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Chief Judge: ‘Robbing Peter to pay Paul’

A stinging attack by the Chief District Court Judge Jan-Marie Doogue has again highlighted serious problems in the Family Court. Shane Cowlishaw reports.

Judges don’t often speak out about the system, but when they do you know there’s probably a good reason.

In a sharply-worded piece for the Law Society’s newsletter Lawpoints, Chief District Court Judge Jan-Marie Doogue painted a stark picture of the state of the Family Court.

Things were so bad, she announced, that she would be forced to send extra judges to the court, which was under “enormous strain”.

The trade-off? Longer waits in the criminal and civil system.

Her comments follow a speech last year by the top judge herself, Chief Justice Dame Sian Elias, who raised questions about cost-cutting, hasty decision making and a shift in powers from the courts to the police.

The Family Court is in undoubtedly in crisis, struggling under a mountain of work while lawyers flee the area of expertise.

A string of recently released reports from the Ministry of Justice exposed just how urgently Family Court reform is needed, with many of those interviewed complaining that they were expected to navigate the confusing system on their own after law changes that restricted access to lawyers.

Doogue herself pointed in her piece to the impacts of tighter bail laws, which had led to an “unprojected growth” in people remanded in custody

An attempt to reform the court had also led to a surge of without notice applications that had clogged the system, with applicants desperately trying to get their case before a judge.

“Much of the delay has its genesis in the 2014 Family Court reforms which, through a focus on diverting cases to mediation and excluding lawyers, have had perverse outcomes in terms of timeliness.

“As judges, we are acutely aware of the human rights of people deprived of their liberty while awaiting trial, and how this makes the need for timely outcomes all the more pressing.”

Doogue singled out the Family Court as having fallen “unacceptably behind”, with cases routinely taking too long, The workload had become unmanageable with the current number of judges, she said.

“If only intervention were so simple. In reality, application of resources has become more akin to a disheartening exercise in robbing Peter to pay Paul.”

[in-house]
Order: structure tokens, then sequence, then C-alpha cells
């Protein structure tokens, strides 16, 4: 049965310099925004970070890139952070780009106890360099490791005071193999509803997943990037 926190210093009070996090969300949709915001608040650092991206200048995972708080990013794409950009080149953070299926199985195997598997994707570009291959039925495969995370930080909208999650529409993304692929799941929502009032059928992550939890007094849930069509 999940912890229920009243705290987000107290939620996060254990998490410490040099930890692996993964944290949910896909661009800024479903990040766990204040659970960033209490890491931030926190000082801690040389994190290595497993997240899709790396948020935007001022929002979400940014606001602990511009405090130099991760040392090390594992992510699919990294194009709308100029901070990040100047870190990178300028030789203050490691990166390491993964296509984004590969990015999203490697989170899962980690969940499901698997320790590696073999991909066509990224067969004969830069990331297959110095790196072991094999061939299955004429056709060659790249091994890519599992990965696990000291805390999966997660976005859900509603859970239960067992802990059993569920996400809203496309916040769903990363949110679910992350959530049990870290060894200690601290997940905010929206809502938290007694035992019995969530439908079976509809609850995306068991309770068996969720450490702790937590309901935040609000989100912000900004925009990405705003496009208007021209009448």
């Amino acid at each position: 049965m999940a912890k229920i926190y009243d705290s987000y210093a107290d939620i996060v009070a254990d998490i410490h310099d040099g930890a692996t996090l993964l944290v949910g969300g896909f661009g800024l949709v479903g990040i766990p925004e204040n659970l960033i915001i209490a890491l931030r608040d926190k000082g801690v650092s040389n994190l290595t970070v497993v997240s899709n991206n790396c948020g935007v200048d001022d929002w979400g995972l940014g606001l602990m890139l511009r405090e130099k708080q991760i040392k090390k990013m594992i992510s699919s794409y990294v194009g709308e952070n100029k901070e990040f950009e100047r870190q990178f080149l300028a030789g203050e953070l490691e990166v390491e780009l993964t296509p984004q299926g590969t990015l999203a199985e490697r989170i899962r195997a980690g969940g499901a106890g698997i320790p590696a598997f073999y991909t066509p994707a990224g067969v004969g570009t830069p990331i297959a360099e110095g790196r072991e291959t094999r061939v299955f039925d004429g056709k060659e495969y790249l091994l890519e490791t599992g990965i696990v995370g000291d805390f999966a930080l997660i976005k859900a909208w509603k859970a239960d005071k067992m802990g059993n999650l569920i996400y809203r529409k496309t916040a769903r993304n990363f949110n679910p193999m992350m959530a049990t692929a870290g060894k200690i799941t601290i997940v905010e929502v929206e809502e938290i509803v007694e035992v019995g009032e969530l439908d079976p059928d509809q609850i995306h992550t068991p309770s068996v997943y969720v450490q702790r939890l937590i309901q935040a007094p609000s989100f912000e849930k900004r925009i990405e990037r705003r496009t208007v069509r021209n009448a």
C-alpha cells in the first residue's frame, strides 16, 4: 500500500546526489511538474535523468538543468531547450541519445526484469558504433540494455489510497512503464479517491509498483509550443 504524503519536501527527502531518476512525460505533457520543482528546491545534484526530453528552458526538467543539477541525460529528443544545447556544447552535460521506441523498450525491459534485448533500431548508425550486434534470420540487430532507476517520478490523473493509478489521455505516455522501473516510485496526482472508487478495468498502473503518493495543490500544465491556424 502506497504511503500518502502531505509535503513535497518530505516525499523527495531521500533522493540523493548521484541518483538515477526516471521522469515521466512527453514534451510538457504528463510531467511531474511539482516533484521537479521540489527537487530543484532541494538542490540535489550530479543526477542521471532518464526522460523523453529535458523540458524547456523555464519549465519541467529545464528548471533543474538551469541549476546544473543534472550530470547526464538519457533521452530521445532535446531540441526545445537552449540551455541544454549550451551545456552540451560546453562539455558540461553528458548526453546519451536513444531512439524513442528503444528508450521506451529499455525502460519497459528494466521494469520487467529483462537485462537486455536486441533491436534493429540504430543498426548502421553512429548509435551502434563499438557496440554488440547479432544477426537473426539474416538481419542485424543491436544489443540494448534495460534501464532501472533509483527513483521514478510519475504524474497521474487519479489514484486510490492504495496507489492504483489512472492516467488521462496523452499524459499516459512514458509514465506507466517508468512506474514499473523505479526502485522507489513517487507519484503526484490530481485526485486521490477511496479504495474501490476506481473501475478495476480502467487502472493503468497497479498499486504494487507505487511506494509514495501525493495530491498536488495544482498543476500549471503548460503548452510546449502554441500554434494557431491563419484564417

Most applications in the Family Court are under the Care of Children Act. While the overall number of new applications has fallen, defended applications - which took the longest to complete - were rising and had grown by 27 percent in the past two years.

Doogue said these pressures had been compounded by a law change last year that capped the number of judges at 160 and stopped retired judges older than 75 from sitting as acting judges.

The District Court was losing on average one judge a month and had dropped from a peak of 179 last year to 167.

She added: “What is effectively a sinking lid on the judicial workforce is starting to bite … while this is hard on judges and court professionals, it is harder on families left in limbo.”

The impossibility of her situation and a lack of ability to ensure the “orderly administration of justice” was lamented.

“This invokes images of tidy queues that move compliantly at my direction.

“If only intervention were so simple. In reality, application of resources has become more akin to a disheartening exercise in robbing Peter to pay Paul.”

To shore up the Family Court, Doogue will move resources from the criminal jurisdiction adding up to 100 judge-days a month from October.

This would allow for an extra 120 defended Family Court hearings a month but would come at the expense of the criminal and civil courts.

“This is regrettable when we were making a significant dent in jury trial timeframes. The fear is that those gains will unravel as a result.

“However, within the policy and funding framework I must work, this step has become unavoidable.”

There was no choice but to make the move to ensure the public retained confidence in the Family Court, which dealt with the most basic rights of care, shelter and protection for vulnerable New Zealanders.

“Many of those affected find themselves in the court system through no fault of their own; they have committed no crime. They are entitled to certainty in their lives, especially the children.”

Doogue declined to comment further when contacted.

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